about her years of service for the Salvation Army. She was well experienced with post-natural disaster protocols, and had been very involved with Red Cross and FEMA throughout her career. She had lived in Puerto Rico all her life and been through many storms, but she explained that this was the worst she’d ever seen. She told me all about her children and grandchildren, her beautiful home and her banana farm where all the trees had been ripped from the ground due to the strong winds. She told me how her husband was an amazing musician and singer, and how they fell in love. As it came our time to board and I had to say goodbye, she pleaded with me to tell their story. “Tell people what is going on down here. Tell them that we need help, and that it’s not coming fast enough. Don’t let us be forgotten.”
Our flight left early Sunday morning, so we were unable to deliver in person the medical supplies that we had brought with us to the pediatric hospital. However, we left them in the capable hands of our friend Millie, and she was able to deliver them within the week.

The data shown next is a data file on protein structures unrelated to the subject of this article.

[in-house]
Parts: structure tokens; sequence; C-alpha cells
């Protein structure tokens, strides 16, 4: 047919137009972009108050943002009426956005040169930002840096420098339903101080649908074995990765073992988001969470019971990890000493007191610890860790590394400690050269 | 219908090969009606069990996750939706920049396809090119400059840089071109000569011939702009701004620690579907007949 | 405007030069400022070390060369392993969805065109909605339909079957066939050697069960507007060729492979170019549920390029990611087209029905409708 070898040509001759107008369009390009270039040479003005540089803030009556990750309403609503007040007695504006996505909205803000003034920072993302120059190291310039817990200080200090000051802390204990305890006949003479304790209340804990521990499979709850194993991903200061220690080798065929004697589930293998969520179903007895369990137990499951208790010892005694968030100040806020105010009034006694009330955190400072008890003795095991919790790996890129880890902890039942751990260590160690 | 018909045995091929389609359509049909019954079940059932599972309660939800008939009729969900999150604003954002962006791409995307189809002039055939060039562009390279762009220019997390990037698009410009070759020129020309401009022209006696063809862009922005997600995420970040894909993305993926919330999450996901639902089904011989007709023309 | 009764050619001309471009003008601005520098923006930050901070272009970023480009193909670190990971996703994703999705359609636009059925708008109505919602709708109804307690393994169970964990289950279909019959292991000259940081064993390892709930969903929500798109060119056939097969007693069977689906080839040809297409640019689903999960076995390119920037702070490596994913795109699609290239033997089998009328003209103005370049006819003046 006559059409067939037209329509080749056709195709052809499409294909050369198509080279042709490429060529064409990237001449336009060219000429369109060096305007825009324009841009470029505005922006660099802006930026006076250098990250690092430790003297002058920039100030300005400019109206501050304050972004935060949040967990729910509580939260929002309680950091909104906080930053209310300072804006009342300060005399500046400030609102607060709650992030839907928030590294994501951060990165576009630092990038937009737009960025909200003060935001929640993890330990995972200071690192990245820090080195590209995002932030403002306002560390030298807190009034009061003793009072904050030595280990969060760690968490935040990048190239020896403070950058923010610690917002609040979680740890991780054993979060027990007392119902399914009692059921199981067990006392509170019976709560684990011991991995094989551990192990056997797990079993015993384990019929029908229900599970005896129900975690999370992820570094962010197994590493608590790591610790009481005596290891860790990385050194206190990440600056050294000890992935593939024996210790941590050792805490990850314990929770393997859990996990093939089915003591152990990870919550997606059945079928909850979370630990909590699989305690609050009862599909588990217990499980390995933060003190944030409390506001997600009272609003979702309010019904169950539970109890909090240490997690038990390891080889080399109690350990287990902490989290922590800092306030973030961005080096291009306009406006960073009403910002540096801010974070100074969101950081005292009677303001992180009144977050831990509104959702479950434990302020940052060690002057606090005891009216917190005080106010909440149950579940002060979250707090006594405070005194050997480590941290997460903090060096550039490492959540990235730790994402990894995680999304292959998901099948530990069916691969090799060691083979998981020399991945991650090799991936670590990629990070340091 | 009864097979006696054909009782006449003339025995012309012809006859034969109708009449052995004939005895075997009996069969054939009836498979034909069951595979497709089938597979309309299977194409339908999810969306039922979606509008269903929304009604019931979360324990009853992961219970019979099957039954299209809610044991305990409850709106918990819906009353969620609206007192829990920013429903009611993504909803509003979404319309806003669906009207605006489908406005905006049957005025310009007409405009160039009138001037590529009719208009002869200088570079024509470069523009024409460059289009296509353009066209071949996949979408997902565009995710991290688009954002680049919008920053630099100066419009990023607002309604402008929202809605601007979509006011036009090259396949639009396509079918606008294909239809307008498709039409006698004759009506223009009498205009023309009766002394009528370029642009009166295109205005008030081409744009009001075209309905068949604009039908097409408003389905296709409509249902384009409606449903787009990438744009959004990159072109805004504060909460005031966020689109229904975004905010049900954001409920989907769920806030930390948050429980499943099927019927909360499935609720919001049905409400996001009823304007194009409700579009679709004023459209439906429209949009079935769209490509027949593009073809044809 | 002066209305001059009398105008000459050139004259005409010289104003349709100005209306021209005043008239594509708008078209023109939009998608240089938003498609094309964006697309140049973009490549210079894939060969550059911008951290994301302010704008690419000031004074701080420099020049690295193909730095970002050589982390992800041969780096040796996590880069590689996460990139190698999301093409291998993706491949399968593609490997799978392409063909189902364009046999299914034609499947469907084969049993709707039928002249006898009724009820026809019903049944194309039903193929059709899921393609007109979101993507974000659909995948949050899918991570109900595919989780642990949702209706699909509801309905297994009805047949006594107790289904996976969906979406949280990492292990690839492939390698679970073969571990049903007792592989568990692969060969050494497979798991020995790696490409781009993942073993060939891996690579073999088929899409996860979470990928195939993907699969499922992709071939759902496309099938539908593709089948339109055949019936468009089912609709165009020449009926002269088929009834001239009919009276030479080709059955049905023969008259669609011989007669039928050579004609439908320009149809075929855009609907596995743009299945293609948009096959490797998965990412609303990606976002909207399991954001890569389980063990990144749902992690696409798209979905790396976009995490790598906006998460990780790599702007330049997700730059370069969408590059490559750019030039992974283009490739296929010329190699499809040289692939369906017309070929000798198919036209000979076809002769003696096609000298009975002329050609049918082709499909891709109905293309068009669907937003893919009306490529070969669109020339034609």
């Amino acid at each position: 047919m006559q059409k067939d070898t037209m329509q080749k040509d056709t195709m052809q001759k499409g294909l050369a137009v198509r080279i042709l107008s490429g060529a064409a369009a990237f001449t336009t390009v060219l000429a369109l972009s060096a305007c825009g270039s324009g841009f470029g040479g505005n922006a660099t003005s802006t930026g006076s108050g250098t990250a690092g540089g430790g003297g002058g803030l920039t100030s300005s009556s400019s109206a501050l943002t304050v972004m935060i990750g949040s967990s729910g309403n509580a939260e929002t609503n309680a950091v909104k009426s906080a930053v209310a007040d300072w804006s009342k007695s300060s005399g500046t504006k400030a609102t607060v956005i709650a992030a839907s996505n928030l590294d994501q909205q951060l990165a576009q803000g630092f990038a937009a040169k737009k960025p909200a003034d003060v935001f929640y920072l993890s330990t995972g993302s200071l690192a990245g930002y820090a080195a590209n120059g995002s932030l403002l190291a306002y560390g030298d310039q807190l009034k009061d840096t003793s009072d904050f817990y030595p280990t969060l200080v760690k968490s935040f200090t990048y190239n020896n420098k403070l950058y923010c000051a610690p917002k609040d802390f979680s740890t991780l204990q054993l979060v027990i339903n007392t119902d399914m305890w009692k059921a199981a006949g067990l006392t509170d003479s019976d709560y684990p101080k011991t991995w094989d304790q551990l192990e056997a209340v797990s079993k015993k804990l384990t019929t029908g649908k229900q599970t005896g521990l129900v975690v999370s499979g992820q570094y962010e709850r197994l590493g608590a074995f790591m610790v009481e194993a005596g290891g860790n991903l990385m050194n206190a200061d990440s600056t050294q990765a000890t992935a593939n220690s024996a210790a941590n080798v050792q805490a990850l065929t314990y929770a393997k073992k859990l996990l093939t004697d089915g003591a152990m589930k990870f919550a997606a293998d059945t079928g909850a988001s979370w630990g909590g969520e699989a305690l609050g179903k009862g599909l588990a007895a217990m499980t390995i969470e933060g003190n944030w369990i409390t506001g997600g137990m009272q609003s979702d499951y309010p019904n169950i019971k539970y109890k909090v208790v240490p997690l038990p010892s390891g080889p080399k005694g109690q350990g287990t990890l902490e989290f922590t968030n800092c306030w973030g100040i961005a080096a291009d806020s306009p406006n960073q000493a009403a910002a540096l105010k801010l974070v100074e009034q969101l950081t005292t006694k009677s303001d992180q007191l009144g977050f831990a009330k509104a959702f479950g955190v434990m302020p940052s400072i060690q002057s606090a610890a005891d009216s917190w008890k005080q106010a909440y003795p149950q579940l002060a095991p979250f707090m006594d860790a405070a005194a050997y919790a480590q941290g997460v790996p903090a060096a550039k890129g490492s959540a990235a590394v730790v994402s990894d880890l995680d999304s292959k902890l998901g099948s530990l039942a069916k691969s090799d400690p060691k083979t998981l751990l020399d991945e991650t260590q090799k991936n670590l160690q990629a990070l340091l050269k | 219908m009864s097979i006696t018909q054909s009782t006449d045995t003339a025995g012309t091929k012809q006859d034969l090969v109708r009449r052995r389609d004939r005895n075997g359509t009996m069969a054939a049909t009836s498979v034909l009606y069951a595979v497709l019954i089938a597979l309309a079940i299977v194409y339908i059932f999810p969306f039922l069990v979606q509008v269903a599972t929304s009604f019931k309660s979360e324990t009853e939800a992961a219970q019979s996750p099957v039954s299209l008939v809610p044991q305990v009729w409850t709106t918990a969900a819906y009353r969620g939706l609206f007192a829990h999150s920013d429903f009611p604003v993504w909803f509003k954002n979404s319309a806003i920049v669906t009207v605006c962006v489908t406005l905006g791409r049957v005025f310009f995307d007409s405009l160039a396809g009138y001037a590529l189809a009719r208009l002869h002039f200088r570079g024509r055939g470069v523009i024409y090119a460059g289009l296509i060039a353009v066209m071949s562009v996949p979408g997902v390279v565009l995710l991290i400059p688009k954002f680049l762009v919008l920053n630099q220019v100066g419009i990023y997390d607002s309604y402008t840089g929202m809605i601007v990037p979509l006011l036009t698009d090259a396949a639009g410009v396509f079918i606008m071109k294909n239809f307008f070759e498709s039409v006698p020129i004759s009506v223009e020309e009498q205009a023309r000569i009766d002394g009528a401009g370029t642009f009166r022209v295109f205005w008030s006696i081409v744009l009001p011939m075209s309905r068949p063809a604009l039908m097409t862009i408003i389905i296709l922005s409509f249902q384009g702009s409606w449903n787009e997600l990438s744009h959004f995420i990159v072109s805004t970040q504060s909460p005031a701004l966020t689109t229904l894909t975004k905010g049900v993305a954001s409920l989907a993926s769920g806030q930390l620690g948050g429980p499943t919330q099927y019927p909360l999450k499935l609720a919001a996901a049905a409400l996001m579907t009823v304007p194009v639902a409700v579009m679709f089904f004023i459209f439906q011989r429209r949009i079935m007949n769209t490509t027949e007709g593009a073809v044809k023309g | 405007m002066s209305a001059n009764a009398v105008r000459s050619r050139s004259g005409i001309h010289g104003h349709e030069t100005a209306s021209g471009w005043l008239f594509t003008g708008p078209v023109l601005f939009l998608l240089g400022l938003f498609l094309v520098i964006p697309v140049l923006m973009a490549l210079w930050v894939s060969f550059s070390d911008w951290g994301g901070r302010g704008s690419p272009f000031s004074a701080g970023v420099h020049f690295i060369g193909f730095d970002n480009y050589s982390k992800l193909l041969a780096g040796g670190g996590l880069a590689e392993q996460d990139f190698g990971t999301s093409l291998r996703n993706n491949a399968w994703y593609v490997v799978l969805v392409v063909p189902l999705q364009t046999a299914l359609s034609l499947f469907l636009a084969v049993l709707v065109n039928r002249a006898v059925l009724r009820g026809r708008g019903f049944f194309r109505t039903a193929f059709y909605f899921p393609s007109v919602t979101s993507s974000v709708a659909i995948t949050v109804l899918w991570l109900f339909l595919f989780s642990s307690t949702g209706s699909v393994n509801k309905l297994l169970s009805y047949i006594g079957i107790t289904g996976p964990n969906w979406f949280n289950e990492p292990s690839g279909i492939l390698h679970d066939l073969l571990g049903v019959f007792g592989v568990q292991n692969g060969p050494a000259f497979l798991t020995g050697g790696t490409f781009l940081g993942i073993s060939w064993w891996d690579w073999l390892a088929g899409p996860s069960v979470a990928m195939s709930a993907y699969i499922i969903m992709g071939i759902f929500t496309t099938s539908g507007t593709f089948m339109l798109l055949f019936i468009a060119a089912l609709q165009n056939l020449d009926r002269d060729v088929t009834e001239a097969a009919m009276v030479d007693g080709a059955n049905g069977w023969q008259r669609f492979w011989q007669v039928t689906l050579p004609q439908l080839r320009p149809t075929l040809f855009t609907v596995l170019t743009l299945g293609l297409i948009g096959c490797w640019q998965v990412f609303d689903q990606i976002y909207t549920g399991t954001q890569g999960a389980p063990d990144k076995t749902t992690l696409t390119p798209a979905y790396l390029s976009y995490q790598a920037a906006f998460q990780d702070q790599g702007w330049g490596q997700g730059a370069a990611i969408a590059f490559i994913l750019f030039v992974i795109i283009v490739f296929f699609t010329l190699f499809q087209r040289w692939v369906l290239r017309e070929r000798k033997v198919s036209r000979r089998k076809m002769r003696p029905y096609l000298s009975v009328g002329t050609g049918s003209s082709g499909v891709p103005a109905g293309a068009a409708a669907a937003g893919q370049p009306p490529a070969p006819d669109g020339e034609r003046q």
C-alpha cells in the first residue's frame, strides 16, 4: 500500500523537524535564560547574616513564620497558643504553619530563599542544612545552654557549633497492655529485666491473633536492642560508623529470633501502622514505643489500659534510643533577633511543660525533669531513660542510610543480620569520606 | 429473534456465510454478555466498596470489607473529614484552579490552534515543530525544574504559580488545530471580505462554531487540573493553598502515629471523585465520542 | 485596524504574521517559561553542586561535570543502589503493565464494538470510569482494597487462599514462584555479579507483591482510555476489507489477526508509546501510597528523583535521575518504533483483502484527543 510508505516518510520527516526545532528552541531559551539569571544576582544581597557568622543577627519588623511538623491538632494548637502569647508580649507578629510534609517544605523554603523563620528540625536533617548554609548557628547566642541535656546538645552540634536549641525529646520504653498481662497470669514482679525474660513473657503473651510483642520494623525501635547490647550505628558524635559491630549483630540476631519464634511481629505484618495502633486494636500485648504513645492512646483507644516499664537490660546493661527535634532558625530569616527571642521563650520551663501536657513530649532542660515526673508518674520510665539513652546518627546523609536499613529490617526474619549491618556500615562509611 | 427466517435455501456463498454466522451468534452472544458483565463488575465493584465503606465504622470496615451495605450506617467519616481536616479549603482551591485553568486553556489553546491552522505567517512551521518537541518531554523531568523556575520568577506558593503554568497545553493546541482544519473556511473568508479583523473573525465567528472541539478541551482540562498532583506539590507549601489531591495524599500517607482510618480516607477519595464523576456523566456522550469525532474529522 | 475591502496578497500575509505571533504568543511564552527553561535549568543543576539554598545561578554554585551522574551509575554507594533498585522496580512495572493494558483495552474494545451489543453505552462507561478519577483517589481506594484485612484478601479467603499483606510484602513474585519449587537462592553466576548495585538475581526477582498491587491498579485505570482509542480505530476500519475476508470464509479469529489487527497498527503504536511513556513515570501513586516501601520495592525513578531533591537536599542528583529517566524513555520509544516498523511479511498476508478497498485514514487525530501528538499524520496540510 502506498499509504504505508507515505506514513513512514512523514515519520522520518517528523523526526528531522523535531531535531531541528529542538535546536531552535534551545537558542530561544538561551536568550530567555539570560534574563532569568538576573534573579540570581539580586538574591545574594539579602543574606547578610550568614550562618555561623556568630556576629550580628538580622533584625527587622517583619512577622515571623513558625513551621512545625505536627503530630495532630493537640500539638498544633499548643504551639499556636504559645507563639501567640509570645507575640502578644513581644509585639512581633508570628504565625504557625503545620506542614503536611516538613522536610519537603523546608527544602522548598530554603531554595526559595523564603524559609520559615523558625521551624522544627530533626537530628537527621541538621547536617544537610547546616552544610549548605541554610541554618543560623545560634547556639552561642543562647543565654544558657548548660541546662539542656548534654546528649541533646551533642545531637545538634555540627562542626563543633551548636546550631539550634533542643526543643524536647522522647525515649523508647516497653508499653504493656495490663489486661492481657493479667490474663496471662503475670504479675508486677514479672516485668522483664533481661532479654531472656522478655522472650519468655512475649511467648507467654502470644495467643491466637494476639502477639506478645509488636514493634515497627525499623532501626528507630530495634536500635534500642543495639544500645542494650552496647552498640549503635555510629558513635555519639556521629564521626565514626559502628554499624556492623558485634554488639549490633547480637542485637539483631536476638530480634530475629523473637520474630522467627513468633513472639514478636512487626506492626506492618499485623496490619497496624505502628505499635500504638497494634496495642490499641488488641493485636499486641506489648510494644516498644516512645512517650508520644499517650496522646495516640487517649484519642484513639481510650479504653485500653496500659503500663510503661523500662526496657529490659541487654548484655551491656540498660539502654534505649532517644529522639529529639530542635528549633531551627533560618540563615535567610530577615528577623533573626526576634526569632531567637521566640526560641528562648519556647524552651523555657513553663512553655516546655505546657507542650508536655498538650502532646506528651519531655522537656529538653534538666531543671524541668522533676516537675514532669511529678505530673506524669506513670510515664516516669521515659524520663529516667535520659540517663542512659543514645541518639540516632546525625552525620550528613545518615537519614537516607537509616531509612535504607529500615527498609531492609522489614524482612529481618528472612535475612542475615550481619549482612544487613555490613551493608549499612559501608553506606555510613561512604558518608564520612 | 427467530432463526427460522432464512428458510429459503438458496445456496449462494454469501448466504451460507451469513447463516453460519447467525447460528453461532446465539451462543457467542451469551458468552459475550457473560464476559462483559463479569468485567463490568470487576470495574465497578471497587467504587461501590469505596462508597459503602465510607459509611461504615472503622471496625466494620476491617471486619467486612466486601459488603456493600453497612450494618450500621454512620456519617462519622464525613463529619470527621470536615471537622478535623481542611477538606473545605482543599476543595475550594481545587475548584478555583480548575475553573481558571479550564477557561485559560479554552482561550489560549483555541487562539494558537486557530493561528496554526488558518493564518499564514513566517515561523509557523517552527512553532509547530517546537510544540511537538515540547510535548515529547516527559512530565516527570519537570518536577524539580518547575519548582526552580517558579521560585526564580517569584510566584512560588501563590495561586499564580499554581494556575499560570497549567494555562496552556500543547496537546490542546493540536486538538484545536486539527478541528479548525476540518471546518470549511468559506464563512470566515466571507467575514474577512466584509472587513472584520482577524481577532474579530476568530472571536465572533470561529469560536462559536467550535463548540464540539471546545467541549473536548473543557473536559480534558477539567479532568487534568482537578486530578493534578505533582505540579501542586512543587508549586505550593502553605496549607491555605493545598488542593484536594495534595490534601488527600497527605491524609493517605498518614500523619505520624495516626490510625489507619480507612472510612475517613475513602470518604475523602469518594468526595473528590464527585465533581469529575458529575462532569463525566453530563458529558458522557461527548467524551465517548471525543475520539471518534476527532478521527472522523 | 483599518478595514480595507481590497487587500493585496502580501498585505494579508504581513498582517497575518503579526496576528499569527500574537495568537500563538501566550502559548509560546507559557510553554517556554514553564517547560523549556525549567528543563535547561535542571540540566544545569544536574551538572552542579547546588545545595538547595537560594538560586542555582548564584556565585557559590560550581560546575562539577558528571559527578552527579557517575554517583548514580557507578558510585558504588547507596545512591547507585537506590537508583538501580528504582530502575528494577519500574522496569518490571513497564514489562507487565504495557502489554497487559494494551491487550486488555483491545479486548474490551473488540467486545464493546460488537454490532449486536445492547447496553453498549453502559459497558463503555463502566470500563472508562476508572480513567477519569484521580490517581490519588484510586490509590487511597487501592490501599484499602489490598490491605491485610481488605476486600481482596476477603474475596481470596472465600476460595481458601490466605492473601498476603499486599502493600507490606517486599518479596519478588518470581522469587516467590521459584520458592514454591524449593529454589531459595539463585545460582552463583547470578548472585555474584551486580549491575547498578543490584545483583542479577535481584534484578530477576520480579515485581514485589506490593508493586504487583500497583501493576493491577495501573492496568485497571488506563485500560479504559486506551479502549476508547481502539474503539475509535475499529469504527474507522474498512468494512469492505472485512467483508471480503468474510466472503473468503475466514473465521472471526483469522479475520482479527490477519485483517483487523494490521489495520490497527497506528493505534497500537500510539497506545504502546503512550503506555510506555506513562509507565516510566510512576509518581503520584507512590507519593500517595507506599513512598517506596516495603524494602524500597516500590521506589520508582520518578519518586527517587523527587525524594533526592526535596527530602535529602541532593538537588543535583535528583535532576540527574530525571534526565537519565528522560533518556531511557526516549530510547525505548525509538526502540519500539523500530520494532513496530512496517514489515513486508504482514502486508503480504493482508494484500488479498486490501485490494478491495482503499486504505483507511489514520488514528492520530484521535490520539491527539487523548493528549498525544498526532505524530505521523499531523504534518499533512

We want to again express our deepest gratitude to each of you for your willingness to help and be involved with our trip to Puerto Rico. The island of Puerto Rico has a population of 3.4 million people. We estimated that our supplies hopefully helped just a few hundred of those people. Sometimes it seems like we didn’t even make a dent. But then we remind ourselves, that to the people we helped, if only for that day, they weren’t hungry, their babies had dry diapers and full tummies, they had the medicine they needed, and they felt the love and care from each of you who helped. May God bless and protect you always.
Stanton and Cristina Crane